Delastik, 59, is a friendly man with a mischievous smile. The head columnist, who writes his daily opinion pieces on a dedicated page in the paper, meets with us at his office in the editorial building. There are international newspapers and magazines neatly sorted and stacked along the walls, including SPIEGEL, Germany's Frankfurter Allgemeine Zeitung, the French newspaper Le Monde and the Spanish daily El País, with colorful Post-it notes sticking out from between the pages. Delastik, who speaks eight languages, is only too aware of the dangers of national resentment. "I am a staunch European," he says.

Nevertheless, he also uses the term "Fourth Reich" in his writing and refers to the austerity measures being demanded of his country as a "fiscal Dachau." When asked why he uses such harsh language, he says it is "self-defense" and explains that he uses his op-ed pieces as an attempt to re-establish the wounded dignity of the Greeks, and that he does so by emphasizing the Germans' most vulnerable side: their Nazi past.

No one in the Greek media is willing to acknowledge that the two things have nothing to do with each other. And anyone who could is currently waving the Nazi cudgel.

From Enamored to Hostile

German publications were in fact the first to use derogatory language, referring to the "bankrupt Greeks" as the "frauds in the euro family." The Greeks filed a lawsuit  for collective libel against the Munich-based magazine Focus several months ago after it depicted the Venus de Milo statue with an extended middle finger in February 2010. The Greeks were also indignant at Merkel's criticism of "southern European inefficiency." Nevertheless, this hardly explains the ensuing tirades of hate.

Since then, Delastik says, anti-German sentiment has gone beyond the journalistic sphere. Grandparents are now reminding their grandchildren about the Nazi occupation, he says, and almost every Greek is suddenly an expert on the forced loan the German Reich imposed on Greece's national bank in 1942. "It's terrible," says Delastik, noting that this sort of thinking doesn't fit with his idea of a united Europe.

However, Delastik refuses to admit that he is also fueling anti-German sentiment with his harsh editorial pieces. It is his duty, he says, "to convince German politicians that their prescribed approach is the wrong one."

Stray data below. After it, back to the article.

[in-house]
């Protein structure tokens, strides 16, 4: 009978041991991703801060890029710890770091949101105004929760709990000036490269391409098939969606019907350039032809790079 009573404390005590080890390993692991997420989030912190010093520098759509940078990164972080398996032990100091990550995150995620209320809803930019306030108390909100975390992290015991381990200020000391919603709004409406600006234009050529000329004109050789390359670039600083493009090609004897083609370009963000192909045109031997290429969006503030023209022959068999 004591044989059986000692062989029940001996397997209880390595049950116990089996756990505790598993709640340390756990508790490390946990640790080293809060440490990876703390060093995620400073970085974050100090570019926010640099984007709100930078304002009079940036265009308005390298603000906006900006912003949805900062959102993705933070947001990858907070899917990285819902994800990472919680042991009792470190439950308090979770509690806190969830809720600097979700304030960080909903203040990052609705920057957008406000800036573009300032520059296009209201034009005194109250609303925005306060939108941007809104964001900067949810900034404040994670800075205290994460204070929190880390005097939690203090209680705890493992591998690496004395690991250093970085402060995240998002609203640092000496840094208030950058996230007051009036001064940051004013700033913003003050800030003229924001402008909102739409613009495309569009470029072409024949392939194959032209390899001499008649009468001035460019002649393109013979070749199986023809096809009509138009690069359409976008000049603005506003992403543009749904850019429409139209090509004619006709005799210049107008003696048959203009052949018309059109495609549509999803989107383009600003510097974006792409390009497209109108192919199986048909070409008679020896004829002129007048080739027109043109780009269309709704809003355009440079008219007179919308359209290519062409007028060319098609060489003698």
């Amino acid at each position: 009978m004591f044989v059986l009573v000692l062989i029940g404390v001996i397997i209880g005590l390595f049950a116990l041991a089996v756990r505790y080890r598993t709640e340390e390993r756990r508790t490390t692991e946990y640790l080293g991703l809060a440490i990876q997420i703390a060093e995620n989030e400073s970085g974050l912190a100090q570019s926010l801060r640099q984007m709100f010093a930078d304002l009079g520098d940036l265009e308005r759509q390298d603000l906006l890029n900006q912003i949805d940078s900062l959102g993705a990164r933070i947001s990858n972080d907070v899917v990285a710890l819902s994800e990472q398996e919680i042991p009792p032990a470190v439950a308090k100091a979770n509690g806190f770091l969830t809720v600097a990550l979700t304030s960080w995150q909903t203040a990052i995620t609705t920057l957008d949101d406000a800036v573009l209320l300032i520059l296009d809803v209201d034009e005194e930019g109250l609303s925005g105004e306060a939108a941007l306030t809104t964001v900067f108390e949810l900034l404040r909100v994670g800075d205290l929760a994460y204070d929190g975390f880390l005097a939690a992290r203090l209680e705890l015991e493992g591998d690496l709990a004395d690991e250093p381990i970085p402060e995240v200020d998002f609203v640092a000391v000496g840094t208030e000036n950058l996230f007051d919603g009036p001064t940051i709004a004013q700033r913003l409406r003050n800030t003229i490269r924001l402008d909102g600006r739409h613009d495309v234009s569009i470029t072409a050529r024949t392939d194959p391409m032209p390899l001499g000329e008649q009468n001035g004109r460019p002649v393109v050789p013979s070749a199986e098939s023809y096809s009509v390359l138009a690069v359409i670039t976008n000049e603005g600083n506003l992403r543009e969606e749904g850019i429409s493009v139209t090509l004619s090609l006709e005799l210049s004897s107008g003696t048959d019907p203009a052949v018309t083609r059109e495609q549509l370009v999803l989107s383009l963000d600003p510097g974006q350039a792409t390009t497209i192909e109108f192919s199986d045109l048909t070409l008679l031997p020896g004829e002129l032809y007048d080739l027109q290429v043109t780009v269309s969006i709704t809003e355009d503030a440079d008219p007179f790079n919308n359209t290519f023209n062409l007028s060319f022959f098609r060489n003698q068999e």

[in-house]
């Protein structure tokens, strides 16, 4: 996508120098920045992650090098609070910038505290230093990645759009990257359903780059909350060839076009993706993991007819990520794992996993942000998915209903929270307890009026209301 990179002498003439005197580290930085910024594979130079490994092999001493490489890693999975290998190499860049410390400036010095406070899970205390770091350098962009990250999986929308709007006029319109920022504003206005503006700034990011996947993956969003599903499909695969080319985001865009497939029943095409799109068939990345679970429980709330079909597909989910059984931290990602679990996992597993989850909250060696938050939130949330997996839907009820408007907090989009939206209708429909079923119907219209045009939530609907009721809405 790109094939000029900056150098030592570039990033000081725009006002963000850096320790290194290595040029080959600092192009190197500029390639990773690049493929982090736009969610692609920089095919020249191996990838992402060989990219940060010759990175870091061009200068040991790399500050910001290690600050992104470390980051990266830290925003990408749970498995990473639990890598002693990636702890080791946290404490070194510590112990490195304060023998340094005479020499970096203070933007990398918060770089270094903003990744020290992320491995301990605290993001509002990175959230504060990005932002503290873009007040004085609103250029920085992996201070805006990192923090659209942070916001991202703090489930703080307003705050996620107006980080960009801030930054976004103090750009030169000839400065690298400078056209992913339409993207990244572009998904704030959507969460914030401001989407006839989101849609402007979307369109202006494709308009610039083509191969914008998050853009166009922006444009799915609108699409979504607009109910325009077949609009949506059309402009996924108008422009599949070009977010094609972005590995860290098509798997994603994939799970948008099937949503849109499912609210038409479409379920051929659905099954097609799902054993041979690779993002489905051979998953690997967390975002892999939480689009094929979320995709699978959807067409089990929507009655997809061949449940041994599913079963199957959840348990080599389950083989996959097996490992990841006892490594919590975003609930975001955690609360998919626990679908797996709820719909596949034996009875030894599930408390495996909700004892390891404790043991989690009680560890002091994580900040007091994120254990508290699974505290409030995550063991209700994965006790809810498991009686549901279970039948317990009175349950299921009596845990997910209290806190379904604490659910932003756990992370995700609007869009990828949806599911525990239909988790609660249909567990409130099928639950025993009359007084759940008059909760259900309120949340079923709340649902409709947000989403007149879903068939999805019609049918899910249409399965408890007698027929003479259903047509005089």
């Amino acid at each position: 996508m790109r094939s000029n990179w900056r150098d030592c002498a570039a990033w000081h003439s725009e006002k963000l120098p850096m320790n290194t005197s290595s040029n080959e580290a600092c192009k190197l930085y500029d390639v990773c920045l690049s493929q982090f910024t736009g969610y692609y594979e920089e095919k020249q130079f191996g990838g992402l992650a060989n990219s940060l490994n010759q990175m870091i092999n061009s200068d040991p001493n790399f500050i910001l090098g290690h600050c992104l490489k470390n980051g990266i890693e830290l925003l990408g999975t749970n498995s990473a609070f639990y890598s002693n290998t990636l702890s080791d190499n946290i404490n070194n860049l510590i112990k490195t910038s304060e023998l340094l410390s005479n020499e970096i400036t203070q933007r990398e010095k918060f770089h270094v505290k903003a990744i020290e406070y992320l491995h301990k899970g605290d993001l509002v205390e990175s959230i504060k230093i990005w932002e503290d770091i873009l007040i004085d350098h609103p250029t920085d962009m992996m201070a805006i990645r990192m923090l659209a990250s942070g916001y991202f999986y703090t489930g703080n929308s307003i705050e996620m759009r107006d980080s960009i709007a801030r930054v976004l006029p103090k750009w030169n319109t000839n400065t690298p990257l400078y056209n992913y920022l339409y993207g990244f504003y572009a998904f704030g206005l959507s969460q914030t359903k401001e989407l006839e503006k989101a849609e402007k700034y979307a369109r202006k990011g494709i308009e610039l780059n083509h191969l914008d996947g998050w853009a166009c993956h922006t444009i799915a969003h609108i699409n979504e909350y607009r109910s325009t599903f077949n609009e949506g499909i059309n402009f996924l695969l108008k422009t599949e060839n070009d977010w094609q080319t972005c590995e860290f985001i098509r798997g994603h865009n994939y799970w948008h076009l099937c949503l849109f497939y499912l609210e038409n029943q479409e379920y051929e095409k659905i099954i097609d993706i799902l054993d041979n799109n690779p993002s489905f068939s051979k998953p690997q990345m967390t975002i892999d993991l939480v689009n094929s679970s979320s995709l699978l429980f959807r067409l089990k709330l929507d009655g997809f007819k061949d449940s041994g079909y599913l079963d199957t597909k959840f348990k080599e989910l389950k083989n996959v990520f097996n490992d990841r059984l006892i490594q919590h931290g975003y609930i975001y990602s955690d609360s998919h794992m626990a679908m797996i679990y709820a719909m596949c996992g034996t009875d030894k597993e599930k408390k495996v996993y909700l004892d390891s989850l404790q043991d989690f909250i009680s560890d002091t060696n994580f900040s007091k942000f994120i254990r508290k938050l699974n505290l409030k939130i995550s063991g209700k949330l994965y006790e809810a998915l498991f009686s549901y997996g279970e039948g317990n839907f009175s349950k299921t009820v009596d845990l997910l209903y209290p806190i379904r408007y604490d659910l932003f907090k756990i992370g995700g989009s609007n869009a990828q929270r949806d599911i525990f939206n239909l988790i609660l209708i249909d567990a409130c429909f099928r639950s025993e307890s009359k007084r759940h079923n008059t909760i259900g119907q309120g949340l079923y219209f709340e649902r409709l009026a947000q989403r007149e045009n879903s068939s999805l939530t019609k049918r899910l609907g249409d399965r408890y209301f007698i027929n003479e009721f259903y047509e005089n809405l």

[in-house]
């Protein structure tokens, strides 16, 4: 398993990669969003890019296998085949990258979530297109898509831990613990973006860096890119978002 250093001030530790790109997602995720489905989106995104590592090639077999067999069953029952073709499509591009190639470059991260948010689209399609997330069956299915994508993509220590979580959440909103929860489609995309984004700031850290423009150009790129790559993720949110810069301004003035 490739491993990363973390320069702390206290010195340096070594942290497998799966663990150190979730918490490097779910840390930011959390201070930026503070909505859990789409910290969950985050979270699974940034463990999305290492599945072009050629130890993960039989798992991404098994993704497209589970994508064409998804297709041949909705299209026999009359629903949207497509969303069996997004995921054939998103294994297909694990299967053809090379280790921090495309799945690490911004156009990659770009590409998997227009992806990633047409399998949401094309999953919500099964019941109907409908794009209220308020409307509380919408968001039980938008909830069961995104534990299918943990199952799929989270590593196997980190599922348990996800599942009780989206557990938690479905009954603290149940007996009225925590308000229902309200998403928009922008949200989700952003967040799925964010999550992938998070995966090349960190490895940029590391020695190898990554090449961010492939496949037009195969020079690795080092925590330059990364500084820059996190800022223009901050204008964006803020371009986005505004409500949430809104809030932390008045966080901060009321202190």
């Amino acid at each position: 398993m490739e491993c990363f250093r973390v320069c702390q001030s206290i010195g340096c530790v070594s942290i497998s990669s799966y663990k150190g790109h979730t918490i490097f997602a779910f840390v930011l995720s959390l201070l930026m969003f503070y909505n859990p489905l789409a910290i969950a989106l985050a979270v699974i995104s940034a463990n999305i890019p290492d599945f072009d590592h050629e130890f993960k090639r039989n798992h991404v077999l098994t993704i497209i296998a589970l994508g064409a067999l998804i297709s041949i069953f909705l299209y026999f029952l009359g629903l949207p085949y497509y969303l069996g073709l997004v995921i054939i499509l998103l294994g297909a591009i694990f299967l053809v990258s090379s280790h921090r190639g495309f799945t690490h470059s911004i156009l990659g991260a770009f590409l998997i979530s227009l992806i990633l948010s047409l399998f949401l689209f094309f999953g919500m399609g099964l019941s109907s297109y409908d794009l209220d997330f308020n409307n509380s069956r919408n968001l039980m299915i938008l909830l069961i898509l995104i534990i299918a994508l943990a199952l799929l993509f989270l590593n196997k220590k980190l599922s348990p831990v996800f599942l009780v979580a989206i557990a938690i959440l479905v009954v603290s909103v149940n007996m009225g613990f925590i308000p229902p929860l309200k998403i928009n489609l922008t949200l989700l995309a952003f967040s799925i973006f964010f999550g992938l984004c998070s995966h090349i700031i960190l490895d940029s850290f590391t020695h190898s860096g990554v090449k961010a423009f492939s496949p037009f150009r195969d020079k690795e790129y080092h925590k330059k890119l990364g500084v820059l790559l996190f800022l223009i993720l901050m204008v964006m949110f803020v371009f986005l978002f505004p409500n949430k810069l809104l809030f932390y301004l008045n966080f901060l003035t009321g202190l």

The Greeks cannot be humiliated again and again, Delastik says, adding that the tremendous pressure and the austerity measures imposed by international creditors -- Germany chief among them -- will not result in success but, rather, in the total refusal of his fellow Greeks to cooperate. In fact, at least according to the results of a survey published by the news magazine Epikaira last week, it does seem like many Greeks have become convinced of what was previously nothing but polemics.

Of the approximately 800 Greeks surveyed by the polling company VPRC, more than three-quarters said they felt Germany is hostile to Greece. Some 69 percent even believe that German politicians are genuinely pursuing the goal of establishing a "Fourth Reich." When asked what they associated with Germany, one in three respondents used terms like "Hitler," "Nazism" and "Third Reich." Before the crisis, the Greeks were generally enamored of the Germans.

Crossing a Line

The editor-in-chief of Greece's best-selling newspaper, the left-liberal Ta Nea, is a levelheaded man. Notis Papadopoulos, 50, studied in Essex and has worked as a journalist for over two decades. He has no interest in drawing parallels to the Nazi era. "We don't like such exaggerations," he says. Until recently, his paper supported the government's policies and, by extension, those of the international creditors. Nevertheless, he believes that a line was crossed when the idea of an austerity commissioner  for Athens was leaked -- a German idea. "It made everyone think of Nazi officials," he says.

After that, Ta Nea printed on its cover page a drawing of a disgruntled-looking Merkel holding an anxious-looking Greece by chains. The words "Nein! Nein! Nein!" -- in German -- were printed above the caricature.

Commenting on Schäuble's most recent suggestion  that the Greek elections scheduled for April be postponed, editor-in-chief Papadopoulos can only say: "That's undemocratic. This policy is counterproductive."

So far, the resentment has been limited to German politicians. But in a recent interview, German singer Ute Lemper, who plans to give concerts in Athens and Thessaloniki this week, implored the Greeks to "not think of me as a German."

Translated from the German by Christopher Sultan